There are many many more shortcuts available to you and I’m sure you’ll have your favourites too. Please do share them in the comments section below. There is also an active and creative shortcut community on Reddit where you’ll find all manner of superb shortcuts to help automate tasks you might want. For example, one I found recently is for use if pulled over by the police. If it happens, all you need to do is say, ‘Hey Siri, I’m getting pulled over” and the shortcut will automatically:
- Pause your music
- Turn the brightness down
- Activate Do Not Disturb
- Start recording using the front-facing camera
The shortcut will even (if you tell it to) send that video to a pre-designated contact in your contacts.
Eight: Use Split View, Slide Over and Drag and Drop
The Split View feature on iOS is super helpful. It allows you to see your iPad in lots of different ways. One way I find quite useful is to have the ‘Slide Over’ feature working where I can have a document open (for example in Pages) but have another app open, e.g. Twitter
To do this is really easy. Simply:
- Have Pages open
- Swipe up gently to bring up the Dock
- On the Dock, simply press and hold the second app, such as Twitter, that you want to open and just drag it on to your screen
You can also use the Split View option to work with two apps open simultaneously. An example of this might be when you’re composing an email and want to view photos you might want to include in the email. You can also then drag and drop items from one app to the other, e.g. drag a photo from the Photos app directly into your email. Do this simply by:
- Opening your app
- Swipe up from the bottom of the screen to bring up the Dock
- On the Dock, touch and hold the second app that you want to open, then drag it off the dock.
- When the app opens in Slide Over, you’ll notice an icon at the top of the window that looks like a small straight horizontal line. Simply tap on it and drag it down. This will then put the second app into Split View.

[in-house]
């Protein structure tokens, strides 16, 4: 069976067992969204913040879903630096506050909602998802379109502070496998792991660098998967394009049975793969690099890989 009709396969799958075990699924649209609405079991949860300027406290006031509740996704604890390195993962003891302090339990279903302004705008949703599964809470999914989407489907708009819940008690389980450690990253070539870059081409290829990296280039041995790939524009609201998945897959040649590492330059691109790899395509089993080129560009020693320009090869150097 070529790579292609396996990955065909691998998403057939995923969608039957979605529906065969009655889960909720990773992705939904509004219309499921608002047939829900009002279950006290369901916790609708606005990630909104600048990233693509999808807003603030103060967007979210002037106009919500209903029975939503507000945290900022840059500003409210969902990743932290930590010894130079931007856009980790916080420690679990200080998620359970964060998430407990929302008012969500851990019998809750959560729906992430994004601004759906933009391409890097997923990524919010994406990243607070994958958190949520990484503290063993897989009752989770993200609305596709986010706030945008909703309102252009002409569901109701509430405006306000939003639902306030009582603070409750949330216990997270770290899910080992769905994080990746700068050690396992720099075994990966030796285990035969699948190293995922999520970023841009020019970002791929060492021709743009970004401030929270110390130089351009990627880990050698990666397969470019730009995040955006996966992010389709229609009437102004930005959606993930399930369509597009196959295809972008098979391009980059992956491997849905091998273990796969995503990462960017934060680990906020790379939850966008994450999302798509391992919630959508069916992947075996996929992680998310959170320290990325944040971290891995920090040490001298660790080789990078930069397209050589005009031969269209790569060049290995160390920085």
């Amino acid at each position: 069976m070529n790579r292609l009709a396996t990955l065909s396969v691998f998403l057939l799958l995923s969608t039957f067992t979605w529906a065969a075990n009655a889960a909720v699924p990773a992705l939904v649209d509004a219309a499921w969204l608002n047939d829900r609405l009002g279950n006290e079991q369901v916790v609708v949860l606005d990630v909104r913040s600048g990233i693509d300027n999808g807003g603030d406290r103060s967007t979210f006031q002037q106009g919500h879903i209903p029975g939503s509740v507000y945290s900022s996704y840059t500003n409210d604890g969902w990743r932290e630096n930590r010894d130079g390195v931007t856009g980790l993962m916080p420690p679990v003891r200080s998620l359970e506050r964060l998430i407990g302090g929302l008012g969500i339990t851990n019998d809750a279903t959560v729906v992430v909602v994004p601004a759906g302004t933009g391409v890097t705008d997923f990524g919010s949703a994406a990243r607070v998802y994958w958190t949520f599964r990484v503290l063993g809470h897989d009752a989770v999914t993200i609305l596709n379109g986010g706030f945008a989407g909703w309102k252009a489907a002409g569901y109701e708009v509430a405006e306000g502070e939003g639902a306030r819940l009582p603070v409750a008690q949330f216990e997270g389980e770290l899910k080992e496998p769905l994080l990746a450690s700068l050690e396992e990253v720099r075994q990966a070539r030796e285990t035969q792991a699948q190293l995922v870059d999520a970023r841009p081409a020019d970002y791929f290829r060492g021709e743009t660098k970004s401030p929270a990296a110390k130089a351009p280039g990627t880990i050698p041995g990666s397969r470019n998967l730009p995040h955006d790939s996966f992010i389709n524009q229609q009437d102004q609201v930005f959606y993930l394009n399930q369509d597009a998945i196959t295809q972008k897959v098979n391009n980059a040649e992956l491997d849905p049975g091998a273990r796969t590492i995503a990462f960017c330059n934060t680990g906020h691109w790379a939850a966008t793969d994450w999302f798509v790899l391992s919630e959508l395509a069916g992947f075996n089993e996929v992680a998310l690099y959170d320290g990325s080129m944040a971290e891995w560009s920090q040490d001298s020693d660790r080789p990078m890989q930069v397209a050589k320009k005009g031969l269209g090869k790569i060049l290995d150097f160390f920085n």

As you can see from the short video above, it really is a quick and simple thing to do and just one more feature of iOS that helps you to be that little bit more productive!
Nine: Use Siri More!
We all know Siri, right? So why not use it to help you complete more tasks and make you even more efficient. The first recommendation would be to head over to Settings and go to the Siri section. Here, make sure you check the box that says to ‘Listen for “Hey Siri”.
Apart from the classic Easter Eggs such as asking Siri to Beatbox or to divide zero by zero, Siri is a super-helpful bit of built-in AI to iOS to make our lives a bit easier. For example:
- Hey Siri, set an alarm for….
- Hey Siri, set a timer for….
- Hey Siri, what is 455 x 23?
- Hey Siri, what song is playing now?
- Hey Siri, open Keynote
- Hey Siri, send an email to…
- Hey Siri, remind me tomorrow morning to…
- Hey Siri, change the pronunciation…
There are many ways in which you can use Siri to help you with your day to day work. It can become even more powerful when you link it to the Shortcuts app and create your own Siri Shortcuts to enable you to use Siri to automate tasks that you perform on a regular basis. The opportunities and different things you can set up within Siri are endless!
Ten: Get yourself over to Apple Teacher
If you’re sitting here reading this and thinking “oooooh I didn’t know you could do that?“, why not head over to the Apple Teacher centre where you will find (and it’s recently been updated) more than 75 different (free) professional development and training opportunities to help you get the most out of your iPad for your classroom.
What’s more, once there, you can complete different training activities to help you gain your Apple Teacher badge! Simply head over to appleteacher.apple.com and login with your Apple ID and get started!
Of course, many schools and colleges want a bit more hands-on support with all of this.
Work With Me
If you’ve enjoyed this post and think that my approaches to using technology to support the activities of teachers and students would be of benefit to you or colleagues, please do get in touch to see how I can work with you to make the most of teaching and learning with technology in your school.